NOTICE: Polish Release, cover may contain Polish text/markings. The disk DOES NOT have English audio and subtitles.
A puppeteer (John Cusack) discovers a door in his office that allows him to enter the mind and life of John Horatio Malkovich (John Malkovich) for 15 minutes.
Con Air is proof that the slick, absurdly overblown action formula of Hollywood mega-producers Don Simpson and Jerry Bruckheimer (Top Gun, Days of Thunder, The Rock, Crimson Tide) lives on, even after Simpson's druggy death. (Read Charles Fleming's exposé, High Concept: Don Simpson and the Hollywood Culture of Excess, for more about that). Nicolas Cage, sporting a disconcerting mane of hair, is a wrongly convicted prisoner on a transport plane with a bunch of infamously psychopathic criminals, including head creep Cyrus the Virus (John Malkovich), black militant Diamond Dog (Ving Rhames), and serial killer Garland Greene (Steve Buscemi, making the most of his pallid, rodent-like qualities). Naturally, the convicts take over the plane; meanwhile, on the ground, a US marshal (John Cusack)and a DEA agent (Colm Meaney), try to figure out what to do. As is the postmodern way, the movie displays a self-consciously ironic awareness that its story and characters are really just excuses for a high-tech cinematic thrill ride. Best idea: the filmmakers persuaded the owners of the legendary Sands Hotel in Las Vegas to let them help out with the structure's demolition by crashing their plane into it.--Jim Emerson
This harrowing but rewarding 1984 drama concerns the real-life relationship between New York Times reporter Sidney Schanberg and his Cambodian assistant Dith Pran (Haing S. Ngor), the latter left at the mercy of the Khmer Rouge after Schanberg--who chose to stay after American evacuation but was booted out--failed to get him safe passage. Filmmaker Roland Joffé, previously a documentarist, made his feature debut with this account of Dith's rocky survival in the ensuing madness of the Khmer Rouge's genocidal campaign. The script of The Killing Fields spends some time with Schanberg's feelings of guilt after the fact, but most of the movie is a shattering re-creation of hell on Earth. The late Haing S. Ngor--a real-life doctor who had never acted before and who lived through the events depicted by Joffé--is outstanding, and he won a Best Supporting Actor Oscar. Oscars also went to cinematographer Chris Menges and editor Jim Clark. --Tom Keogh
Roundly dismissed as one of Steven Spielberg's least successful efforts, this very underrated film poignantly follows the World War II adventures of young Jim (a brilliant Christian Bale), caught in the throes of the fall of China. What if you once had everything and lost it all in an afternoon? What if you were only 12 years old at the time? Bale's transformation, from pampered British ruling-class child to an imprisoned, desperate, nearly feral boy, is nothing short of stunning. Also stunning are exceptional sets, cinematography and music (the last courtesy of John Williams) that enhance author J.G. Ballard's and screenwriter Tom Stoppard's depiction of another, less familiar casualty of war. In a time when competitors were releasing "comedic", derivative coming-of-age films, Empire of the Sun stands out as an epic in the classic David Lean sense--despite confusion or perceived competition with the equally excellent The Last Emperor (also released in 1987, and also a coming-of-age in a similar setting). It is also a remarkable testament to, yes, the human spirit. And despite its disappointing box-office returns, Empire of the Sun helped to further establish Spielberg as more than a commercial director and set the standard, tone and look for future efforts Schindler's List and Saving Private Ryan. --N.F. Mendoza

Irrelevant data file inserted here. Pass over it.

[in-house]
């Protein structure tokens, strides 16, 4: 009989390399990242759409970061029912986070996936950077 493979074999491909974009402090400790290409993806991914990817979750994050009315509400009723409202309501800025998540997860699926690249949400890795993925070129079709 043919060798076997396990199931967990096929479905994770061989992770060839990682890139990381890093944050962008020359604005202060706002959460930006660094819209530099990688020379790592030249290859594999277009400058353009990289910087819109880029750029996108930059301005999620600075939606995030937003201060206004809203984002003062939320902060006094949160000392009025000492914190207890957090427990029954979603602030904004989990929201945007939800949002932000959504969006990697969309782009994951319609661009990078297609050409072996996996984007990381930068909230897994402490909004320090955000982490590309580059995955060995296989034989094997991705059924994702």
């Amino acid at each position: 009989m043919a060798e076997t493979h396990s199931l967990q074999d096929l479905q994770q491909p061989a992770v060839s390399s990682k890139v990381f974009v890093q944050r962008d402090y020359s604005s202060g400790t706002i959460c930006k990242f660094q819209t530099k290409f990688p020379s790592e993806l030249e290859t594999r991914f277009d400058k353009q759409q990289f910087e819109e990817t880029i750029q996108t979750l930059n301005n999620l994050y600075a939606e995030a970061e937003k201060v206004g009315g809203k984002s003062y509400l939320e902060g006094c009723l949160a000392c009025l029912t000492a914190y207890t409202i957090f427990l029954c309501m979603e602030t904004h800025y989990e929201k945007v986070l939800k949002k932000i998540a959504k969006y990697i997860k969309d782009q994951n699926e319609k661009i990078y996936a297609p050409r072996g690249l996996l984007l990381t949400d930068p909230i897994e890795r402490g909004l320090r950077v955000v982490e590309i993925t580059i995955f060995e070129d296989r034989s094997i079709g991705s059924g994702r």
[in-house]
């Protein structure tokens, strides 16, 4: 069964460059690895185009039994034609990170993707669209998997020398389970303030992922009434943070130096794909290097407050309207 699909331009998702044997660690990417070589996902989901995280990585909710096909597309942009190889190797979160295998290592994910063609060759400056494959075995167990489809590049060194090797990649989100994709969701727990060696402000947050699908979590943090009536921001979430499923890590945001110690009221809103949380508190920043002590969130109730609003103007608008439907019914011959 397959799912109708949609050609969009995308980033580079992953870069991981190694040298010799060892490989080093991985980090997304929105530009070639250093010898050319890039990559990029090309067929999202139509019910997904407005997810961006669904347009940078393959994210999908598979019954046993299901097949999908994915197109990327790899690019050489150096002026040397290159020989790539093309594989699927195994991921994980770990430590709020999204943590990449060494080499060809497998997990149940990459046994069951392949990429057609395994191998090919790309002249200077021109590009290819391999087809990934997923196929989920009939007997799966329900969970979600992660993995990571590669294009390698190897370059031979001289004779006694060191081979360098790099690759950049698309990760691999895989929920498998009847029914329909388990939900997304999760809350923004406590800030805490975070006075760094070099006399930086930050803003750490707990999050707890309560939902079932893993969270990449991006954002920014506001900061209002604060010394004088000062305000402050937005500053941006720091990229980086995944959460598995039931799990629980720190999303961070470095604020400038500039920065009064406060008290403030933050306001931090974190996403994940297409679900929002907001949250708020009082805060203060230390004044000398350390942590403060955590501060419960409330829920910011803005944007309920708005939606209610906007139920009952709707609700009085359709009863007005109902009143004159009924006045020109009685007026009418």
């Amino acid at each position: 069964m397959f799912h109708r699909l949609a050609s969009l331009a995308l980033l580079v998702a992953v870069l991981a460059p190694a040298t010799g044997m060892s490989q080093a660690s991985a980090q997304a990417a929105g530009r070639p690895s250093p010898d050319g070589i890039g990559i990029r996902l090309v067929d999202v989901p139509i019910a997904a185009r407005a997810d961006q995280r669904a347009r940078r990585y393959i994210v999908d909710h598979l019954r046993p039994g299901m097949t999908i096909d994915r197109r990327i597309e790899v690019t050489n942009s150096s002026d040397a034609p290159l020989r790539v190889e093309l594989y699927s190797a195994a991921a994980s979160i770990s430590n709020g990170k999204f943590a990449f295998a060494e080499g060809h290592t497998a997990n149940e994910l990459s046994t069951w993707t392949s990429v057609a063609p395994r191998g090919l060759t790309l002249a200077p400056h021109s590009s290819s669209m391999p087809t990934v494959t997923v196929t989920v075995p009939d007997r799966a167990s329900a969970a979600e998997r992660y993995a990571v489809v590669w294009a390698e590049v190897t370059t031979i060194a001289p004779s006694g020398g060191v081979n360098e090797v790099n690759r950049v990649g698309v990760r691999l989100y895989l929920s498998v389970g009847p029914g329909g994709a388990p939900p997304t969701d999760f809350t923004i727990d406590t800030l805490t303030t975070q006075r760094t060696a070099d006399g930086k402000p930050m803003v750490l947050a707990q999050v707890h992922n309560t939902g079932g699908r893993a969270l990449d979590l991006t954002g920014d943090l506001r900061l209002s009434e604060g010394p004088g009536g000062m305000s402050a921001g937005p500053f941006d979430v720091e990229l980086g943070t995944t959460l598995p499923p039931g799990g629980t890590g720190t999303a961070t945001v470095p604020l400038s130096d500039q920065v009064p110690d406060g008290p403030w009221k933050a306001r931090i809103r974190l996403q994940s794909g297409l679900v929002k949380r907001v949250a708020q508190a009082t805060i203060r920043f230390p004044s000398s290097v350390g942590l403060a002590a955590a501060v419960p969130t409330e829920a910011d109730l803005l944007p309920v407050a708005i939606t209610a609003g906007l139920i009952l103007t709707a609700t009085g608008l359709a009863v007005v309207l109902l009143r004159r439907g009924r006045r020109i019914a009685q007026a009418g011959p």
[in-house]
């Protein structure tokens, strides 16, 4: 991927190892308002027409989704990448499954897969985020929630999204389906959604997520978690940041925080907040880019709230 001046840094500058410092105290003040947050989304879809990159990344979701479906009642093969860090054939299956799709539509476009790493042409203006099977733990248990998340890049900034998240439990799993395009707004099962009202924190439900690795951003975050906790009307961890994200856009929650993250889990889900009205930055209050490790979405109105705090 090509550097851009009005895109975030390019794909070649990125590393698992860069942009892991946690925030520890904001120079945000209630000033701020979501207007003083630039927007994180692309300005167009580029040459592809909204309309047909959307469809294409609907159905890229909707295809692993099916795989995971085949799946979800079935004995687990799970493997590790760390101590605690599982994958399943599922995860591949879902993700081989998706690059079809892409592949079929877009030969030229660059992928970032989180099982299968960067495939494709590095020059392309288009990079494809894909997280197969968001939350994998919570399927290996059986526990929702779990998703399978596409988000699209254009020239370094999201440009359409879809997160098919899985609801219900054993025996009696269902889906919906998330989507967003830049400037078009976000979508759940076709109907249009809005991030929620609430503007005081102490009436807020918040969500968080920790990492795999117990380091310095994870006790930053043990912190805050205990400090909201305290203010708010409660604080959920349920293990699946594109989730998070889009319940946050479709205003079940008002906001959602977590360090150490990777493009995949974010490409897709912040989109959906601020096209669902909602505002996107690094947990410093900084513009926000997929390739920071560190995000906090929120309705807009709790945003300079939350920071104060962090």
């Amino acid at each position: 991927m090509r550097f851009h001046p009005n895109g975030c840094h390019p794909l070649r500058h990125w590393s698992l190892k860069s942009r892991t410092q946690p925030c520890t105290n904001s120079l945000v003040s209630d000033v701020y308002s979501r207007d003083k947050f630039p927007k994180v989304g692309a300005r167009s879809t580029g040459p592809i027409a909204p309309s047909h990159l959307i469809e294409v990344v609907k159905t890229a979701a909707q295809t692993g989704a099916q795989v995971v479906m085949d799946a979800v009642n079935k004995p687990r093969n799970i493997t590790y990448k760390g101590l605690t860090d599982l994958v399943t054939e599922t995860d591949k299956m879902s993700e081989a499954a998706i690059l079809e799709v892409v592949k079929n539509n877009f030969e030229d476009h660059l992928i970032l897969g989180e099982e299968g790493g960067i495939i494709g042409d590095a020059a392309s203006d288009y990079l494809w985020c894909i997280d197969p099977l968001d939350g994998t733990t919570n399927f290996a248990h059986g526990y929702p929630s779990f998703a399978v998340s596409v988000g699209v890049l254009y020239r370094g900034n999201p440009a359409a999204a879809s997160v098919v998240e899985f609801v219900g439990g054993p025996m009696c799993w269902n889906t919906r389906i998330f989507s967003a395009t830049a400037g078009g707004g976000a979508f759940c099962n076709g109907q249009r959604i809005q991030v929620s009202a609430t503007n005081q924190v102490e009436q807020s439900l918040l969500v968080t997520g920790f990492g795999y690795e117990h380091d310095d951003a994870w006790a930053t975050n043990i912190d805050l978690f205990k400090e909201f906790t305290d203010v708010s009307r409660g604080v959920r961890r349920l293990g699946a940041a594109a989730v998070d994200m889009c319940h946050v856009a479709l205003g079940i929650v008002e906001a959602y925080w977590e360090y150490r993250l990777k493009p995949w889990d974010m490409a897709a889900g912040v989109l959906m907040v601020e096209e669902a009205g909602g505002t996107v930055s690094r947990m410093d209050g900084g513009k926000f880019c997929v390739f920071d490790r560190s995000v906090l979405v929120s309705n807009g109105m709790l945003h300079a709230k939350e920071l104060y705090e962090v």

Footnotes in film books are likely to reduce this swashbuckling adventure down to a simple description: it was the first movie to star Leonardo DiCaprio after the phenomenal success of Titanic. As such, The Man in the Iron Mask automatically attracted a box-office stampede of Leo's young female fans, but critical reaction was deservedly mixed. Having earned his directorial debut after writing the Oscar-winning script for Mel Gibson's Braveheart, Randall Wallace wrote and directed this ambitious version of the often-filmed classic novel by Alexandre Dumas. DiCaprio plays dual roles as the despotic King Louis XIV, who rules France with an iron fist, and the king's twin brother, Philippe, who languishes in prison under an iron mask, his identity concealed to prevent an overthrow of Louis' throne. But Louis' abuse of power ultimately enrages Athos (John Malkovich), one of the original Four Musketeers, who recruits his former partners (Gabriel Byrne, Gérard Depardieu, and Jeremy Irons) in a plot to liberate Philippe and install him as the king's identical replacement. Once this plot is set in motion and the Musketeers are each given moments in the spotlight, the film kicks into gear and offers plenty of entertainment in the grand style of vintage swashbucklers. But it's also sidetracked by excessive length and disposable subplots, and for all his post-Titanic star power, the boyish DiCaprio just isn't yet "man" enough to be fully convincing in his title role. Still, this is an entertaining film, no less enjoyable for falling short of the greatness to which it aspired. --Jeff Shannon